What Would You Win in an Elizabethan Lottery?

History Hit

1 min

11 Jan 2016

You wait in silence, clutching your ticket, hoping this will be your lucky day. As you wait for the numbers to be drawn, you mentally spend your big win: designer clothes; an exotic trip; or perhaps a new coach and horses…

An ancient gamble

Lotteries are by no means a modern invention. They have been used for centuries by governments looking to make some extra cash. It is even believed that a sort of lottery was used to raise funds to construct the Great Wall in Ancient China.

The first lottery in England

A very rich Lotterie generall, without any Blanckes, contayning a great number of good Prices

The first lottery in England was held during the reign of Elizabeth I, on 11th January, 1567. England’s power was growing and more funds were needed to build ships and harbour facilities. Rather than raise taxes, Elizabeth opted to raise the money through a lottery instead.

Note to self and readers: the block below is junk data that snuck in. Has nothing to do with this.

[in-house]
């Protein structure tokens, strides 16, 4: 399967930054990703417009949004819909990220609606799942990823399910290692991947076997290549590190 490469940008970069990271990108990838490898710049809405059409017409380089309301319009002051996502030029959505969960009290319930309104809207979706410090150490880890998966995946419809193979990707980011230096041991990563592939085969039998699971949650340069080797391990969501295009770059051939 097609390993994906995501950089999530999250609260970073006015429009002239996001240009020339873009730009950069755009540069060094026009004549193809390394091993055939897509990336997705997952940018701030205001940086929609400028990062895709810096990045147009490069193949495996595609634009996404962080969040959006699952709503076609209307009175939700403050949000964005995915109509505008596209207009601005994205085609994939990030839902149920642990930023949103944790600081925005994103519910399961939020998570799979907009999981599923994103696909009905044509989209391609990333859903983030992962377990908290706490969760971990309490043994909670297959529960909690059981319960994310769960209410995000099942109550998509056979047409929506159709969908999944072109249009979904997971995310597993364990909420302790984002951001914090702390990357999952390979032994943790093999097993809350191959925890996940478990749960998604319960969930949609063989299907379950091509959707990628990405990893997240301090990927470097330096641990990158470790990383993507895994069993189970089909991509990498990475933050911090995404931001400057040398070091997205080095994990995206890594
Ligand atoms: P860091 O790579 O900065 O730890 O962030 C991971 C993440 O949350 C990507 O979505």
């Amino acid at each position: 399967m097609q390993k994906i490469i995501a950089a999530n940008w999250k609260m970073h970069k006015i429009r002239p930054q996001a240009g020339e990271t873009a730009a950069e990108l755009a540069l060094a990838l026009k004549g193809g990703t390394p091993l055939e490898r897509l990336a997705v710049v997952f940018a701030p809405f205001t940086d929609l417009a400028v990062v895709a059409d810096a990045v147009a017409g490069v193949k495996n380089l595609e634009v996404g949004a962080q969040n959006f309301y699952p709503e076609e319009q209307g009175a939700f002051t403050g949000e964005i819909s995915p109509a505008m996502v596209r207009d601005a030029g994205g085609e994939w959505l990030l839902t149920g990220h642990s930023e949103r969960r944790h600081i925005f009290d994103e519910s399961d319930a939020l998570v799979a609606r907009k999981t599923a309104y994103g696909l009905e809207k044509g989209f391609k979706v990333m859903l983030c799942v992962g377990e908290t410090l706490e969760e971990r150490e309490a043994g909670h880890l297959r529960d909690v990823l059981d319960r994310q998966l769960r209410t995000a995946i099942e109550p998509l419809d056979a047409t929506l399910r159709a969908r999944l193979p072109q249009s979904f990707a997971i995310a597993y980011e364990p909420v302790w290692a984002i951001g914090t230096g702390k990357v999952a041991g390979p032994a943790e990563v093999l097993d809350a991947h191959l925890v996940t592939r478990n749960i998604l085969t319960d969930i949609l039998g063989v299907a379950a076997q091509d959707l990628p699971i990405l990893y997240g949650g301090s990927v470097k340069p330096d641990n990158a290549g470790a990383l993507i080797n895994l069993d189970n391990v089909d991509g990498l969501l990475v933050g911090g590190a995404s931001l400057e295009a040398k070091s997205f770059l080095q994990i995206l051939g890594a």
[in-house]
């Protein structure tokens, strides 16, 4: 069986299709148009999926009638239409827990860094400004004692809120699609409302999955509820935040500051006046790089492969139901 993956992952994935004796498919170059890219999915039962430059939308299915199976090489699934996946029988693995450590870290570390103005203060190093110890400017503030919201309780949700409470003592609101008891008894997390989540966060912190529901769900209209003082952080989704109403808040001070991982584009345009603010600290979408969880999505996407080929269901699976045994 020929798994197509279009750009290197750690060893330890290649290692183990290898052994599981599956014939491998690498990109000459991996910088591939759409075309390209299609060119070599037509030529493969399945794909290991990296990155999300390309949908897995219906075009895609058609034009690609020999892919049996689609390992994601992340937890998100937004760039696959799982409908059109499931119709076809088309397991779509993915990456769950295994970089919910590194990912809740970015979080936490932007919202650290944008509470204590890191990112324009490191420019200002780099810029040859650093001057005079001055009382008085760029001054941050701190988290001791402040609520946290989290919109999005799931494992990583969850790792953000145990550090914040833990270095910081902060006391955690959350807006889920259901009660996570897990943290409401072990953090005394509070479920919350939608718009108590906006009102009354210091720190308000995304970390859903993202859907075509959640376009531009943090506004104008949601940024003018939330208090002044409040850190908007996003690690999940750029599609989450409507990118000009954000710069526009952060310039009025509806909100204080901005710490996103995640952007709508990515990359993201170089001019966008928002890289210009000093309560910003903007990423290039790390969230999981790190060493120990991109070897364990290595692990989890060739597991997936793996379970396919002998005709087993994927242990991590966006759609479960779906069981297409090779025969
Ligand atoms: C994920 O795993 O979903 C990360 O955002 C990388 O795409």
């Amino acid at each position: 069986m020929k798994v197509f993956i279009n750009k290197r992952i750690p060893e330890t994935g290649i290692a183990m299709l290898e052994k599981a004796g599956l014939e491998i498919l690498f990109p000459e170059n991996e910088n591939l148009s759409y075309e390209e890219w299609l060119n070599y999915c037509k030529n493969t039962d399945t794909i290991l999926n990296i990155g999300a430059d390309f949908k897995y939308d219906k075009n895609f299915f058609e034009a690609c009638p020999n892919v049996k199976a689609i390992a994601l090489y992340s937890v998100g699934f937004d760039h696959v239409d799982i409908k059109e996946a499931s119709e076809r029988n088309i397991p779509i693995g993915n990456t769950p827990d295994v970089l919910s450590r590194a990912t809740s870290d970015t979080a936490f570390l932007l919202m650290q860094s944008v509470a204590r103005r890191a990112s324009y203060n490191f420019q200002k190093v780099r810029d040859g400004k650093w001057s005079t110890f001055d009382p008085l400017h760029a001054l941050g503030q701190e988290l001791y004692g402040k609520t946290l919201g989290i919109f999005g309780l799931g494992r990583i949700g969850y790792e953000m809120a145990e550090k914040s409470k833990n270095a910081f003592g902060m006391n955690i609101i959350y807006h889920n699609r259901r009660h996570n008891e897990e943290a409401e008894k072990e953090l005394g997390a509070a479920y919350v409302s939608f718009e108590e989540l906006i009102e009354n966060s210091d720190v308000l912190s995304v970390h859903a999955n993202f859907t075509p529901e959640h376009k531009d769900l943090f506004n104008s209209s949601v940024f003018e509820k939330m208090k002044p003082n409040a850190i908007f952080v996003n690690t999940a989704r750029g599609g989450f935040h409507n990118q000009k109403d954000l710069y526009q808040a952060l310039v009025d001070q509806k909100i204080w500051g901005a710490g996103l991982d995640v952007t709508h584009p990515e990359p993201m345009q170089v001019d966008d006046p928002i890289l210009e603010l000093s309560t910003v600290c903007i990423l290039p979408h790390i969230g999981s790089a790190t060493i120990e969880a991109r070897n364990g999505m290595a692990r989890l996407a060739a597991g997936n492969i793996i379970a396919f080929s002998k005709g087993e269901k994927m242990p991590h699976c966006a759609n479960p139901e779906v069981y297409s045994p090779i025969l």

Tickets cost ten shillings, making it too rich for ordinary people to enter. There were 400,000 tickets on offer and the prizes were very enticing; top prize was £5,000! Although not all of it came in the form of “ready money,” two thousand pounds of the prize was paid in plate, tapestries and linen.

WHOSOEVER shall winne the greatest and most excellent price, shall receive the value of Five thousande Poundes sterling, that is to say, Three thousande Pounds in ready money, Seven hundreth Poundes in Plate gilte and white, and the rest in good Tapissarie meete for hangings and other covertures, and certaine sortes of good Linnen cloth.

Image: British Library

 

 

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